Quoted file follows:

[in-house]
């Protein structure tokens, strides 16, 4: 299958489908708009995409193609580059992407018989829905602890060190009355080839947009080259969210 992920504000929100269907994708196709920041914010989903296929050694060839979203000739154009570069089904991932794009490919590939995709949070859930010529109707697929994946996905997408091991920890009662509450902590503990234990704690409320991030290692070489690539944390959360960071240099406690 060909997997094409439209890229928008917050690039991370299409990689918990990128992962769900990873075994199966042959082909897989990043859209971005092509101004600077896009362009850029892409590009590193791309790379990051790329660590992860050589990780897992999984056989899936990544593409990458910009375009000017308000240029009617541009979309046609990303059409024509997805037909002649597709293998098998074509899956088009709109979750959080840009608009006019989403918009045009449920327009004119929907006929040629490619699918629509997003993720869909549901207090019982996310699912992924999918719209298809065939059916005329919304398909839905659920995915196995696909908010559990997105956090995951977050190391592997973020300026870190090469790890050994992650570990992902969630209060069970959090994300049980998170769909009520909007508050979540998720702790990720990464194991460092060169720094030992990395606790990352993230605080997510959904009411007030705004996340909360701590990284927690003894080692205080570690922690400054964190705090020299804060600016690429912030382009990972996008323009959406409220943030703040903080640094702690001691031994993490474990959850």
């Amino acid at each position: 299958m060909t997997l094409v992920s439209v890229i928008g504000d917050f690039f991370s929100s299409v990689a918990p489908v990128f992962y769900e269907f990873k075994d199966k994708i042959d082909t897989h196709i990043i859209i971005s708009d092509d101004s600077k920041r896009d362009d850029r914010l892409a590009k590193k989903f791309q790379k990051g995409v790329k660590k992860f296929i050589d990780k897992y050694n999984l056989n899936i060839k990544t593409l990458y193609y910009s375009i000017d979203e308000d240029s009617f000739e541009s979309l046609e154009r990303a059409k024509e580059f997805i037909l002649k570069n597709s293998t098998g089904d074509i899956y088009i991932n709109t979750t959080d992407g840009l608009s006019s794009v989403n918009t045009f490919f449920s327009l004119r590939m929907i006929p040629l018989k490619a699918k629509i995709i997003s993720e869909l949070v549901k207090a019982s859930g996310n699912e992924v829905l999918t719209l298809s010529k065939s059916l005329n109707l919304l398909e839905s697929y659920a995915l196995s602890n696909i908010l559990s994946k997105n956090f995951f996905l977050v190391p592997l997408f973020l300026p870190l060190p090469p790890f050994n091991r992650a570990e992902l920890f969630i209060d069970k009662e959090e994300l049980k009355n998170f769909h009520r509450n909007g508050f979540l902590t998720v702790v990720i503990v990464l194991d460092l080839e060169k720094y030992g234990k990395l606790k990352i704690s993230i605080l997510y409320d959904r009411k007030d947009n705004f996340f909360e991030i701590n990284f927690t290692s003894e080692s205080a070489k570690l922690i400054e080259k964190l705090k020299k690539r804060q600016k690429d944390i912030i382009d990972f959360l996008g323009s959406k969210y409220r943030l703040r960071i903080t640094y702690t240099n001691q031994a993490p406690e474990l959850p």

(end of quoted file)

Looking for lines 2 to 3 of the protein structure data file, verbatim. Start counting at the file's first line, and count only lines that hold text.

């Protein structure tokens, strides 16, 4: 299958489908708009995409193609580059992407018989829905602890060190009355080839947009080259969210 992920504000929100269907994708196709920041914010989903296929050694060839979203000739154009570069089904991932794009490919590939995709949070859930010529109707697929994946996905997408091991920890009662509450902590503990234990704690409320991030290692070489690539944390959360960071240099406690 060909997997094409439209890229928008917050690039991370299409990689918990990128992962769900990873075994199966042959082909897989990043859209971005092509101004600077896009362009850029892409590009590193791309790379990051790329660590992860050589990780897992999984056989899936990544593409990458910009375009000017308000240029009617541009979309046609990303059409024509997805037909002649597709293998098998074509899956088009709109979750959080840009608009006019989403918009045009449920327009004119929907006929040629490619699918629509997003993720869909549901207090019982996310699912992924999918719209298809065939059916005329919304398909839905659920995915196995696909908010559990997105956090995951977050190391592997973020300026870190090469790890050994992650570990992902969630209060069970959090994300049980998170769909009520909007508050979540998720702790990720990464194991460092060169720094030992990395606790990352993230605080997510959904009411007030705004996340909360701590990284927690003894080692205080570690922690400054964190705090020299804060600016690429912030382009990972996008323009959406409220943030703040903080640094702690001691031994993490474990959850």
């Amino acid at each position: 299958m060909t997997l094409v992920s439209v890229i928008g504000d917050f690039f991370s929100s299409v990689a918990p489908v990128f992962y769900e269907f990873k075994d199966k994708i042959d082909t897989h196709i990043i859209i971005s708009d092509d101004s600077k920041r896009d362009d850029r914010l892409a590009k590193k989903f791309q790379k990051g995409v790329k660590k992860f296929i050589d990780k897992y050694n999984l056989n899936i060839k990544t593409l990458y193609y910009s375009i000017d979203e308000d240029s009617f000739e541009s979309l046609e154009r990303a059409k024509e580059f997805i037909l002649k570069n597709s293998t098998g089904d074509i899956y088009i991932n709109t979750t959080d992407g840009l608009s006019s794009v989403n918009t045009f490919f449920s327009l004119r590939m929907i006929p040629l018989k490619a699918k629509i995709i997003s993720e869909l949070v549901k207090a019982s859930g996310n699912e992924v829905l999918t719209l298809s010529k065939s059916l005329n109707l919304l398909e839905s697929y659920a995915l196995s602890n696909i908010l559990s994946k997105n956090f995951f996905l977050v190391p592997l997408f973020l300026p870190l060190p090469p790890f050994n091991r992650a570990e992902l920890f969630i209060d069970k009662e959090e994300l049980k009355n998170f769909h009520r509450n909007g508050f979540l902590t998720v702790v990720i503990v990464l194991d460092l080839e060169k720094y030992g234990k990395l606790k990352i704690s993230i605080l997510y409320d959904r009411k007030d947009n705004f996340f909360e991030i701590n990284f927690t290692s003894e080692s205080a070489k570690l922690i400054e080259k964190l705090k020299k690539r804060q600016k690429d944390i912030i382009d990972f959360l996008g323009s959406k969210y409220r943030l703040r960071i903080t640094y702690t240099n001691q031994a993490p406690e474990l959850p």